GOP ad asks women: 'Is Obama the boyfriend you need to dump?'

Republicans and a conservative women's group are making President Obama into the boyfriend who hasn't delivered on his promises and needs to go – just in time for Obama's big speech Thursday night in Charlotte.

Jae C. Hong/AP
Michigan delegates react as President Barack Obama is nominated for the Office of the President of the United States at the Democratic National Convention in Charlotte, N.C., on Thursday, Sept. 6, 2012.

“Listen, this just isn’t working,” an attractive young woman tells a mostly-off-camera figure. “It’s been four years. You’ve changed. Your spending is out of control. You’re constantly on the golf course, and you’re constantly out with Hollywood celebrities.”

“It’s not me, it’s you,” she says, as the camera pans out to reveal a cardboard cutout of President Obama.

On the day Mr. Obama delivers his big Democratic National Convention speech, not one but two attacks are being leveled at the president that make him into the boyfriend who’s pushed things too far and needs to go.

One, an ad called “The Breakup,” which debuted Thursday morning on NBC’s “Today Show,” comes courtesy of the Republican National Committee (RNC). Another, a web video called “Boyfriend,” which depicts two women on a couch, was produced by the conservative group Independent Women’s Voice (IWV).

 “I was so excited at first,” the younger woman confides, coffee mug in hand. “He seemed so perfect.”

“They always do,” the older woman responds, reassuringly.

In other words, time to break up.

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The two pitches are clearly aimed at women voters, who have long favored Obama – but less so recently.  The latest Washington Post/ABC News poll shows Obama sinking in overall favorability, a decline that has occurred entirely among women voters. Obama has gone from 57-39 percent favorable-unfavorable among women in April to 46-50 now.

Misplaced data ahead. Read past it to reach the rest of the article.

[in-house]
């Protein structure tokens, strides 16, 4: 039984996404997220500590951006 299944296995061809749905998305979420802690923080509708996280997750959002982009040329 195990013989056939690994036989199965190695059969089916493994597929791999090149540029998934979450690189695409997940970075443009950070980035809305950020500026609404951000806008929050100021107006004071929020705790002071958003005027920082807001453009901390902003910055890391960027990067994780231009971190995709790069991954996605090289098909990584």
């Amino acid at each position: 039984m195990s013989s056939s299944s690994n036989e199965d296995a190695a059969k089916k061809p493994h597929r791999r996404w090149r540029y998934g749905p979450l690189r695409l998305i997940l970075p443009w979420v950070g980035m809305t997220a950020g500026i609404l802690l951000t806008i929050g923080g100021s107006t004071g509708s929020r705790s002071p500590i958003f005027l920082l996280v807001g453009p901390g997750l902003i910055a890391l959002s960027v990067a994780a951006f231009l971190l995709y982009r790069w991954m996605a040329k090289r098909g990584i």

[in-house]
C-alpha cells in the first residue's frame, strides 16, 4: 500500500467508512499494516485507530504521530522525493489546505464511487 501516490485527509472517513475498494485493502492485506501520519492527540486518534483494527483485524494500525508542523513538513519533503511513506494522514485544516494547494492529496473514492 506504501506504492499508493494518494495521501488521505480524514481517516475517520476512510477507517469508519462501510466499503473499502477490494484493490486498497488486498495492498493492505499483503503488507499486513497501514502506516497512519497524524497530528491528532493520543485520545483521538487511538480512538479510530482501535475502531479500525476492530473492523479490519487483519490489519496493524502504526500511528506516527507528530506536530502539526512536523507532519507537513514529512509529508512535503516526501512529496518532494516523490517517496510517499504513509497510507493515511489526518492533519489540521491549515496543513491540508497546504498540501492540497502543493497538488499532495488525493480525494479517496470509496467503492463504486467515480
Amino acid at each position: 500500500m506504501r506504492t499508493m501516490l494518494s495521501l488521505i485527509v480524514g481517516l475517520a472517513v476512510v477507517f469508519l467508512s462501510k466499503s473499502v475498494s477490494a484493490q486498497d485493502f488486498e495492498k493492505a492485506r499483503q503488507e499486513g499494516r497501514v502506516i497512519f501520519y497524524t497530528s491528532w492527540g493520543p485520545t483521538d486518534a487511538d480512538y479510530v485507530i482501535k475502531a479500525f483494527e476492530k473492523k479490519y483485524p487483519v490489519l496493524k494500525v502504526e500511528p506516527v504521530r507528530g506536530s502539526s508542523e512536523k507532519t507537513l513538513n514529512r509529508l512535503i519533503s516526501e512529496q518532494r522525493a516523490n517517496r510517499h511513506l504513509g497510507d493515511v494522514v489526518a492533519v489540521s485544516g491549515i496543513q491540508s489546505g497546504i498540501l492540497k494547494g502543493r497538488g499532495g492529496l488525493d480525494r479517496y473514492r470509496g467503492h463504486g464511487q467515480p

The RNC ad ends with a call for stories on “why you’re breaking up with Obama,” to be posted on  IWV says its web video will be part of a larger online campaign, coming soon.

The messages refine for women a longstanding effort to woo voters away from Obama, first by acknowledging that his “hope and change” campaign last time was compelling – and that, let’s face it, Obama was younger and cuter than the other guy.

But now, the reasoning goes, it’s time to go for the less flashy alternative. The charismatically challenged Mitt Romney doesn’t lend himself to a pitch based on sex appeal, but maybe that’s a good thing, Republicans say.

After four years of dating, the woman in the RNC ad tells cardboard Obama, “I think we should just be friends.” Then she slams her napkin on the table, and storms off.

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